The feet were screwed on and the 2×4 trim was sanded to not only get rid of splinters but so the edges weren’t so pointy.

Rehabbing a termite infested trunk

There was no way I could reproduce the chippy paint to look as natural as the original.

Instead I opted for layered paint hoping to get somewhere near the original color.

Start out with a thick layer of black chalk paint.  This was really thick chalk paint, the sludgy stuff leftover at the bottom of a jar.  If you don’t have bottom scrapings, allow the chalk paint to dry out a bit before using then spread with a putty knife.

Rehabbing a termite infested trunk

The black was followed by some green acrylic paint.

Why green?  Looking at my flaky paint, there appears to be a layer of green in the original painting.

Rehabbing a termite infested trunk

The green was followed by another coat of thick light blue chalk paint.  To get a thick consistency, I put some chalk paint in a bowl and let it sit out for an hour. Once again, I spread the chalk paint on with a putty knife so there wouldn’t be any brush strokes.

Rehabbing a termite infested trunk

When the paint is dry, but it  hasn’t quite hardened, scrape off some of the paint to reveal some of the layers of paint.  I used a utility blade.

Rehabbing a termite infested trunk

When the paint had a chance to dry overnight, I spread, a vintage wax over all my new paint layers.

All the original chippy paint  on the sides got a coating of wood glue mixed with water…this was a tip from one of my favorite shows, Flea Market Flip.

Rehabbing a termite infested trunk

Before calling this trunk done, I wanted to reinforce the corners just a bit more.  I added a few more decking screws into the sides all the way into each of the corner spindles.

On the left you can see a couple of those screws.   The screws had to be countersunk, filled with wood putty, painted with layers of paint then a coat of vintage wax. Screws gone!

Rehabbing a termite infested trunk

Rehabbing a termite infested trunk

Rehabbing a termite infested trunk

Rehabbing a termite infested trunk

 

Rehabbing a termite infested trunk

Rehabbing a termite infested trunk

Rehabbing a termite infested trunk

Rehabbing a termite infested trunk

Since I started with pictures of the bottom of the trunk, I wanted to finish with a picture of his underside…not a termite to be found!

Have a great week.  Stay inspired.

Shared at Metamorphosis Monday, Wow us Wednesdays,

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15 Comments

  • La Verne says:

    Happy to see that you saw the “awesomeness” of the trunk and persevered to save it. You give the best tutorials-you must have been a teacher.

    Your sign-off is always “stay inspired”. With mentors like you, how can we help it?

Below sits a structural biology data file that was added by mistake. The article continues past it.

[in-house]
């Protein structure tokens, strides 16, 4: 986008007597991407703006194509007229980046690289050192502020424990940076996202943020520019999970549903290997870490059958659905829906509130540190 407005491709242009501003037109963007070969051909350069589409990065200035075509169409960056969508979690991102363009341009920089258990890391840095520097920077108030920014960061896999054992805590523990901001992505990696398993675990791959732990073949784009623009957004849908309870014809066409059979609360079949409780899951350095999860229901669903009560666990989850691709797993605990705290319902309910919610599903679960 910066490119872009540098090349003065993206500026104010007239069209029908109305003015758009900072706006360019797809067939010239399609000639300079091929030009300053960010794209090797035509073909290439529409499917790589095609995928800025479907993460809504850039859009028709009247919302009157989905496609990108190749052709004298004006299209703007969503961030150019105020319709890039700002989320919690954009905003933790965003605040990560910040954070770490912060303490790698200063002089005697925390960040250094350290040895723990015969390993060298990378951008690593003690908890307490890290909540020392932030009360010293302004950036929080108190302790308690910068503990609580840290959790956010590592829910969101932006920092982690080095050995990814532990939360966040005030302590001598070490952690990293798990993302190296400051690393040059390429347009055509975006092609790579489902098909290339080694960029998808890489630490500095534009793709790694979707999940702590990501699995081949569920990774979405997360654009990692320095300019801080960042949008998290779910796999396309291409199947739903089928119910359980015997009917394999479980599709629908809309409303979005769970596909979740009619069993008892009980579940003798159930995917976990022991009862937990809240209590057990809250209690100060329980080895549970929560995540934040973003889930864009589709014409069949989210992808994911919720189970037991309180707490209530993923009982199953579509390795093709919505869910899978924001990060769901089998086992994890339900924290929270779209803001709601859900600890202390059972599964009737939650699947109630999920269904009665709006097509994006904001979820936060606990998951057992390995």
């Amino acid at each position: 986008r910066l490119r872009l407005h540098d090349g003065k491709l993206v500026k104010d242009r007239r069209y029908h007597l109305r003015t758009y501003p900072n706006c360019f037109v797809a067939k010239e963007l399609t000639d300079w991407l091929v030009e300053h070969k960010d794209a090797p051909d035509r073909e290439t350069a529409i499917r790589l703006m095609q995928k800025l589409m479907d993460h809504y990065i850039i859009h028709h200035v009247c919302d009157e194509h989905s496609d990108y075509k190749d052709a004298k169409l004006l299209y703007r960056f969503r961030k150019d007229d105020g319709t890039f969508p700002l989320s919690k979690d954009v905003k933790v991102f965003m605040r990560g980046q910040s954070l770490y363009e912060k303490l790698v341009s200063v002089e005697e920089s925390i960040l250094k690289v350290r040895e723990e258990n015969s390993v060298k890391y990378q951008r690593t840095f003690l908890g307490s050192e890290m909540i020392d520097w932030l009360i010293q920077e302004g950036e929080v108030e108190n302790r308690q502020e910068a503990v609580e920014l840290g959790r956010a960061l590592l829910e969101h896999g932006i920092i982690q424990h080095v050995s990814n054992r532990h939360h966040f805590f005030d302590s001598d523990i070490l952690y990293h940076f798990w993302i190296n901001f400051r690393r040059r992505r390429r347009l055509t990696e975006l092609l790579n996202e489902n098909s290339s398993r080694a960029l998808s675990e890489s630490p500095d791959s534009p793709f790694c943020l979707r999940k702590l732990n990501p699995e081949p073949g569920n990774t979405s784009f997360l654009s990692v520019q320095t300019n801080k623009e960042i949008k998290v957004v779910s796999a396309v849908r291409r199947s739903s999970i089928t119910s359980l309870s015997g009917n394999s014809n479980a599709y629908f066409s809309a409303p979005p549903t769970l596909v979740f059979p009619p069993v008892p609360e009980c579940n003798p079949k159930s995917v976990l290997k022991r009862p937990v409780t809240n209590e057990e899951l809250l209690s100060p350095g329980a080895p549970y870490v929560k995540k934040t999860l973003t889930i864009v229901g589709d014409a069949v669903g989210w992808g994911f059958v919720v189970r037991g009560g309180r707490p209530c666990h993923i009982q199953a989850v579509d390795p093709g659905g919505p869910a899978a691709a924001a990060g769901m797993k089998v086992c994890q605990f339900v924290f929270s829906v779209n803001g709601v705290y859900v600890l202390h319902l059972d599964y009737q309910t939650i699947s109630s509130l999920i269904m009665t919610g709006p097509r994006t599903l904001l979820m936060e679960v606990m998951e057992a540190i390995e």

La Verne@hopeandsalvage

  • Ann Davis says:

    Oh my gosh!! This was in my spam folder.

    It turned out AMAZING.
    I wish the guy that sold it could see the after picture.

  • Carole says:

    Love how you saved something that could have ended up in the burn barrel. The white feet bother me though. I think you should have used your magic touch to make them that green color.

    • Joan says:

      I liked the white but they could easily be painted any color.

      I really liked how the person selling this piece decided to haul it out to sell rather than trashing it. It wasn’t like he made a lot of money but I really appreciate it. Definitely, one man’s trash …

  • Linda says:

    Hello,
    What an incredible transformation. I have been showing this to a couple of my friends because they would not believe what could be done with a couple of pieces eaten up that I have.

    If you have time would you please explain the wood glue and water trick to cover the piece?? If you know the recipe with quantities to use I would appreciate it.

    with regards

    • Joan says:

      There really is no magic quantity. Just water down the wood glue until it’s a more workable consistency. You’re looking more for the consistency of paint rather than glue.

  • Colleen says:

    Love the trunk! Like you, I’m so glad the seller saw some firm value in it instead of just tossing it.
    Inquiring minds want to know – are you giving the trunk back to your sister or are you keeping it?

  • tThis is an incredible save. The trunk looks fantastic.

  • Gwen says:

    Great work!!!! Love all of your projects but am very jealous of your talent!!!

  • You single handedly gave me hope for all the things I collect that I don’t think I can actually use. Genius!!!!

    Featured you this upcoming weekend on DIY Salvaged Junk Projects 351. Thanks for linking up! 🙂

  • […] How to revamp a termite infested trunk, by Scavenger Chic […]

  • Tracey says:

    Wow! So inspired by your post…..aste not want not for sure! Loved the educational tutorial.